In the 1950s, Pedro Ramos struck Ted Williams out.
The young pitcher apparently wasn’t sure he’d ever do it again. In awe of the last man to hit .400, Ramos tried to get Williams to autograph the baseball. Incredulous, Williams sent Ramos scurrying away. The next time they faced each other, Williams is said to have belted a long home run, yelling as he ran around the bases “You want me to sign that blankety-blank ball too?”
Times have changed.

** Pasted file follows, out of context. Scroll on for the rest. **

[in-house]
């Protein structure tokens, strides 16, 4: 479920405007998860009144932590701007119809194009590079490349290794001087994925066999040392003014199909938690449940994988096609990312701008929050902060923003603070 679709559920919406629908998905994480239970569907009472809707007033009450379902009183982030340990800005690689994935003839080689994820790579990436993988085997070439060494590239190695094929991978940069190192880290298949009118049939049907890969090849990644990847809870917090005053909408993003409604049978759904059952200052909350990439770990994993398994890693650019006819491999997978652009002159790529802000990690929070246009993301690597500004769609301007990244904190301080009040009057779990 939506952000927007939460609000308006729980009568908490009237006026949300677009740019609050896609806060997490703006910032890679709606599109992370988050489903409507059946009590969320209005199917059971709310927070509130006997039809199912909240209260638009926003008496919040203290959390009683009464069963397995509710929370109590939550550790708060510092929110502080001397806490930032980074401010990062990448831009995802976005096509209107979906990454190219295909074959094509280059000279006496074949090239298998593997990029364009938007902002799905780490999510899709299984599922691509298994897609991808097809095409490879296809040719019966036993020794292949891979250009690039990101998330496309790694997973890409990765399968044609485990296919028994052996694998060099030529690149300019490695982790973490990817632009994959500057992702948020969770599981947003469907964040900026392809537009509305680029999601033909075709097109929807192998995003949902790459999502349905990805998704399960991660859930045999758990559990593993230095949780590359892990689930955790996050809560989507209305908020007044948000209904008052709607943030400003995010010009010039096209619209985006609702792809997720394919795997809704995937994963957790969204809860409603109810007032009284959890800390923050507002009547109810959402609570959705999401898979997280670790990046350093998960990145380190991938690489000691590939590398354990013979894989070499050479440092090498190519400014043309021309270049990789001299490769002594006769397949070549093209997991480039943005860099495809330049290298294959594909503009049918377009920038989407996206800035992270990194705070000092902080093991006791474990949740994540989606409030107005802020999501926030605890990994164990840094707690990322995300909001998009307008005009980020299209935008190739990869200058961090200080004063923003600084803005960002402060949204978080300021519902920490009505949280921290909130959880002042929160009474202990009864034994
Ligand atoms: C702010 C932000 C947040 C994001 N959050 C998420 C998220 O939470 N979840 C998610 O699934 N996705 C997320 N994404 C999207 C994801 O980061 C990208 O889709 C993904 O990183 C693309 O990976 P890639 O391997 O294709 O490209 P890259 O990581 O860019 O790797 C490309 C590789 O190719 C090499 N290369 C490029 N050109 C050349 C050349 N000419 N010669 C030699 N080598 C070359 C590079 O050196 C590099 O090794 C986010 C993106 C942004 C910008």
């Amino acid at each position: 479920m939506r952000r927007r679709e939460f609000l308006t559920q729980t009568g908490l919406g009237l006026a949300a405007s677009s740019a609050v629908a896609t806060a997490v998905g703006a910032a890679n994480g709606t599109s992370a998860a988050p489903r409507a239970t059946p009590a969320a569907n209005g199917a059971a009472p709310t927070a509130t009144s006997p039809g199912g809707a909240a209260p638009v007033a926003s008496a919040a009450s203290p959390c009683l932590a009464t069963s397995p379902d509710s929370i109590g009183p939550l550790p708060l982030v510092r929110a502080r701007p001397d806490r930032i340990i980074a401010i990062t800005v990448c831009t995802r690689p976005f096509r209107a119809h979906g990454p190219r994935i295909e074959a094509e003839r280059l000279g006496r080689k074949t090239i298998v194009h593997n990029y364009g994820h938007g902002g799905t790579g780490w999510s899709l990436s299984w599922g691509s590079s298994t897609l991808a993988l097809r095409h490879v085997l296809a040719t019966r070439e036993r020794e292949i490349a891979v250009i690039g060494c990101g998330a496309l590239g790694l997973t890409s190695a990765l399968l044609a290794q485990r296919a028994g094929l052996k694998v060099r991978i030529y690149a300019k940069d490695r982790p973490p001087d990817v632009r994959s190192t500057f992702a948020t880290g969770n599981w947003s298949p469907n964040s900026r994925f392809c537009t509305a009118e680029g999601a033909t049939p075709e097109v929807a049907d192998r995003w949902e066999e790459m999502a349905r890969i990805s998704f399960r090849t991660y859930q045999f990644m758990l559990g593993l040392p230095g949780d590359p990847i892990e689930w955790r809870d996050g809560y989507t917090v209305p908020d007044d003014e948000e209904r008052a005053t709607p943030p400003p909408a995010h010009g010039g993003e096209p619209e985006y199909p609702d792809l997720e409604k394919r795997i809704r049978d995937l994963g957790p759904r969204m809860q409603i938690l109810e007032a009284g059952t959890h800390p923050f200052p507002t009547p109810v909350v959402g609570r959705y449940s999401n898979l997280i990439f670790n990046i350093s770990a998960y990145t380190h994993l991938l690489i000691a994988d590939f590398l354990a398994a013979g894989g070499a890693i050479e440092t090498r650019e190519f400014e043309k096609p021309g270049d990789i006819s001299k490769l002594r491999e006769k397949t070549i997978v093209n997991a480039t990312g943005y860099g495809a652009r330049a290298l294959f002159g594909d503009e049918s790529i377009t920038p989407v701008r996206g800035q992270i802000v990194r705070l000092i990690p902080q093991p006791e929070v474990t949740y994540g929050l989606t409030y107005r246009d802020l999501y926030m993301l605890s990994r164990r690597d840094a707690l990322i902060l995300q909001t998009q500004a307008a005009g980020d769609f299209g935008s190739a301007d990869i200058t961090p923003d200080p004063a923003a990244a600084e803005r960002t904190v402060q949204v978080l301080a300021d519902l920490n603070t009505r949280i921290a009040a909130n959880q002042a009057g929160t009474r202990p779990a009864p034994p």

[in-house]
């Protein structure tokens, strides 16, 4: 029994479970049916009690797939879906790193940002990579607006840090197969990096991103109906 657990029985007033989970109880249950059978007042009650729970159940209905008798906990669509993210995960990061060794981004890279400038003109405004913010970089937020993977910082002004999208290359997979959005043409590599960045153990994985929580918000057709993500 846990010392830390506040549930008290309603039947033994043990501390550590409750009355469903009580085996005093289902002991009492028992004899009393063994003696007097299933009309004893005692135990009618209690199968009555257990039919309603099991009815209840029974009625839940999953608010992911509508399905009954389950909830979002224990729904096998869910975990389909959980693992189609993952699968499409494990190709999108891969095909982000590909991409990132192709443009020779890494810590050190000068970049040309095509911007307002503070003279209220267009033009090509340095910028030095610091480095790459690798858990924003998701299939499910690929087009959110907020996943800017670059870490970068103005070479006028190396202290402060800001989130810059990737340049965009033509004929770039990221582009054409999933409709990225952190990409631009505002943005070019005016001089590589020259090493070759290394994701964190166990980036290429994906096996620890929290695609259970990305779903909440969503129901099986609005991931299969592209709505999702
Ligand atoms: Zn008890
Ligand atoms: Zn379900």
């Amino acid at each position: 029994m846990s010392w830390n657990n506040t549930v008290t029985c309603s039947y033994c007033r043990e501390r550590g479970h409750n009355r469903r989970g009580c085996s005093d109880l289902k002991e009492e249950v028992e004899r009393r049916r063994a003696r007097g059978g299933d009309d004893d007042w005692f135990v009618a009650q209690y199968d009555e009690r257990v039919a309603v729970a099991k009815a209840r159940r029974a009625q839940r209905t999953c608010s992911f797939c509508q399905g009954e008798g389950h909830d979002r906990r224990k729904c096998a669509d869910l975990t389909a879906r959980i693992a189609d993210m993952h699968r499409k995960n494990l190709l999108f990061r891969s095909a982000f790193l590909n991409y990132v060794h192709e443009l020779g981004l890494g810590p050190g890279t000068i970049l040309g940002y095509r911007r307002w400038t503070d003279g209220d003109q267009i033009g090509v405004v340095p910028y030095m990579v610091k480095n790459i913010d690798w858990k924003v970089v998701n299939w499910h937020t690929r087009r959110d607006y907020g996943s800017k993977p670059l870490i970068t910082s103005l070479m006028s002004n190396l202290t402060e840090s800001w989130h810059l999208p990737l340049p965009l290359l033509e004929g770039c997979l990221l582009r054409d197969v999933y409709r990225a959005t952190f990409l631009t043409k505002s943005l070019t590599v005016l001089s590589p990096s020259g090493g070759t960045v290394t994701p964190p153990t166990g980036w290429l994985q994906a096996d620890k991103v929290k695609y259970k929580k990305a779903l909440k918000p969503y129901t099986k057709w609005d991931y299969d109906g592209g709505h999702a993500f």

Although most strikeout victims might not react kindly to a request to sign a baseball, fraternizing with players on other teams is a little more accepted these days. At least when it comes to autographs.
Some of today’s players grew up during the baseball card boom era of the 1980s and early 90s and their collections have advanced to autographed memorabilia.
It’s not cool to run back and forth to the opposing clubhouse, so they use runners to get items signed; some for their own collections and others for charity.
The Beaver County Times checks in on the autograph collecting habits of the Pittsburgh Pirates.